The Septic's Companion | British Slang Dictionary

A British slang dictionary: The Letter R

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A B C D E F G H I J K L M N O P Q RS T U V W Y Z Everything

Play audio railway: n railroad. Can’t think of anything witty.

Play audio randy: adj horny. One way of ensuring that Brits laugh at American sitcoms is to put someone in the program called Randy. Sentences such as “Hello, I’m Randy” have us doubled up on the sofa.

Play audio rat-arsed: adj exceedingly drunk. Also abbreviated as simply ratted. Possibly derived from a time when dead rats would be dangled in cider vats to give them extra flavour. At least, according to the person who told me that.

Play audio rawl plug: n moly bolt. If you don’t know what either of these things is, rest assured that your life may continue.

Play audio razz: v vomit: Well, yeah, we were having a great time until Phil razzed down the back of the sofa and they made us all go home.

Play audio reckon: adv believe to be true. It’s still perfectly acceptable in the U.K. to say “I reckon” this, that or the other: We’re going to get a taxi to the airport but Dan reckons we’re still not going to make it. The term is still used in the Southern U.S. but regarded with disdain by snobby northerners who believe it can only be uttered whilst chewing a piece of straw and leaning on a gate.

Play audio recovery lorry: tow truck. The vehicle that comes to collect you when you have either legitimately broken down or are too boneheaded to change a tyre. It’s really not that hard. There are instructions in the glove box. And I mean you too, girls.

redundant: n laid off. Make redundant lay off: Unless things start picking up pretty soon we’re going to have to start making people redundant.

Play audio registration: n licence plate. While Americans can have anything they fancy on theirs, and they bear little pictures of sunny beaches and legends like “Ohio - The Flour Biscuit State” and such, the Brits have slightly more plain affairs and less choice about what goes on them. Well, no choice at all, in point of fact. As the government changed their systems of number/letter combinations a good few times, however, there is a lively secondary market in plates that look like they say something.

Play audio return ticket: adj round-trip ticket. As you probably know, it just means that you’re planning on coming home again.

Play audio reverse charges: n, v call collect. Nothing to do with cars or batteries.

Play audio revise: v study: I can’t go out tonight, my mum says I’ve got to stay home revising. All the other meanings of the word remain the same.

Play audio ride: v screw (in a sexual sense): Jim’s not coming out tonight, I think he’s staying at home riding that fat bird from the pub.

Play audio ring: n, v call (as in telephone): You coming out later? / Dunno... give me a ring. A relic from the days when telephones actually rang and didn’t bleep, vibrate or send you e-mail.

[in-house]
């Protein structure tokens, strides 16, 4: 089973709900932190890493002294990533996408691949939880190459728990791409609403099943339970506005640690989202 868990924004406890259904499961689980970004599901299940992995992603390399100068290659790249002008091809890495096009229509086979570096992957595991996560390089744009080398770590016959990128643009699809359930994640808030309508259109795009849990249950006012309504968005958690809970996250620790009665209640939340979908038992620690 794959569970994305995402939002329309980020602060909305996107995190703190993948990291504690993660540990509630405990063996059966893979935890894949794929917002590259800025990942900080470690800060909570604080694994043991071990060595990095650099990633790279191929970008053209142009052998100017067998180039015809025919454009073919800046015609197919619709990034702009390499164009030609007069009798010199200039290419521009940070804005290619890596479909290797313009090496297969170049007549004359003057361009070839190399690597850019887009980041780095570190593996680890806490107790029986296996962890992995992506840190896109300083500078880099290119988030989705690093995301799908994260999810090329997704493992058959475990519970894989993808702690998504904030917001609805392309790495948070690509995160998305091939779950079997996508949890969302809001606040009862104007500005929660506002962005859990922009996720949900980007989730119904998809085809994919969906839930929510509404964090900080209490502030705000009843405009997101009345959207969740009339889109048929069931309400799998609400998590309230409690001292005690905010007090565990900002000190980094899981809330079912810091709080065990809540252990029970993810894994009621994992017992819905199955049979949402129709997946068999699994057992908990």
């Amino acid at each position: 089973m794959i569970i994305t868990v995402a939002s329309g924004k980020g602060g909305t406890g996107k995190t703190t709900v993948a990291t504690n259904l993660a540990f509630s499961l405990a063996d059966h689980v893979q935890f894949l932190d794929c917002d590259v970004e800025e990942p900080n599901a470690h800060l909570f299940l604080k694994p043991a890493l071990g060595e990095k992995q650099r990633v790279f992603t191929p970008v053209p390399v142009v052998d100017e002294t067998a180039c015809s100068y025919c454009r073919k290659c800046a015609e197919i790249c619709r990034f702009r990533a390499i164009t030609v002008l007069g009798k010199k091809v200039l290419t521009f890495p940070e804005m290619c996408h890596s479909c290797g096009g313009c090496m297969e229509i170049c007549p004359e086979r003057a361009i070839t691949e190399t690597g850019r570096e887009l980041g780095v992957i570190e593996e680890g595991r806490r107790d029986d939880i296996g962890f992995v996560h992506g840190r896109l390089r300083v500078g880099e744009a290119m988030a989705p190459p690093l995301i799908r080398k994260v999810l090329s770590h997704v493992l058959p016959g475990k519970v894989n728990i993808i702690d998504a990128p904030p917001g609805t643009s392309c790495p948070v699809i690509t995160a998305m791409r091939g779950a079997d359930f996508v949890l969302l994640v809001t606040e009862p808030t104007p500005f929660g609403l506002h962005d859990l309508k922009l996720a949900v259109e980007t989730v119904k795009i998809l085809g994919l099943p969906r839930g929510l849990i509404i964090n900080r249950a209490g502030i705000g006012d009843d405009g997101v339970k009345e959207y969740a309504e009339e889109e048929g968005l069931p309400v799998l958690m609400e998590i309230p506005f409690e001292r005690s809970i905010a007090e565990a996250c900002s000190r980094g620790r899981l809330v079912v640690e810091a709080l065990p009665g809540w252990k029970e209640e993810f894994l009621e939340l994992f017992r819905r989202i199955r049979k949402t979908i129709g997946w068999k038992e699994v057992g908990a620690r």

Play audio rocket: n arugula.

Play audio rodger: v hump. Rodgering is, well, shagging, and tends to also imply shagging of the arse variety. And I know it’s a name, but then so’s Randy. I used to work with a gentleman named Roger Tallboys.

Play audio romp: v the loving act of procreation. It’s a bit rough-and-ready - you would be much more likely to have a romp with your secretary on top of the photocopier than you would with your wife of thirty years in the marital bed. Not you personally, these are just examples.

Play audio ropey: adj iffy; something which isn’t in as good as state as it might be. It might be you with a hangover; your ex-girlfriend or the car you bought from someone in the pub last week: I can’t come into work today - I’m feeling a bit ropey or: We took a look over the plans but to be honest they looked a bit ropey.

Play audio roundabout: n traffic circle; rotary. The device put into the road as a snare for learner drivers and foreigners. Everyone has to drive around in a circle until they see their selected exit road, at which point they must fight through the other traffic on the roundabout in a valiant attempt to leave it. Roundabouts do exist in the U.S. (predominantly in Massachusetts) but in the U.K. they’re all over the place - there is no such thing as a four-way-stop.

Play audio row: n pron. like “cow,” rather than “sew” an argument. More likely a domestic argument than a fight outside a pub. Unless you have an unusually vicious spouse or a girly pub.

Play audio rozzer: n policeman. Even more esoteric than the good old English “bobby,” most British people will never have heard of this term. It may come from a P. G. Wodehouse book, and is certainly mentioned in the Paul McCartney song “London Town.”

Play audio rubber: n eraser. Be very, very careful. Limeys visiting the United States are urged by the government to write this translation on the back of their hands and not to wash until they leave.

Play audio rubbish: n trash; garbage. Everyday waste.

Play audio rucksack: n backpack. One of those bags you wear over your shoulder on two straps (or one, if you want to look misguidedly fashionable). The word is used in the U.S. armed forces specifically to mean a framed pack, but in the U.K. it means any sort of backpack.

rugger bugger: n Jock. A somewhat affluent youth who makes up for his lack of academic achievement by scoring on the playing field and in bed with young ladies.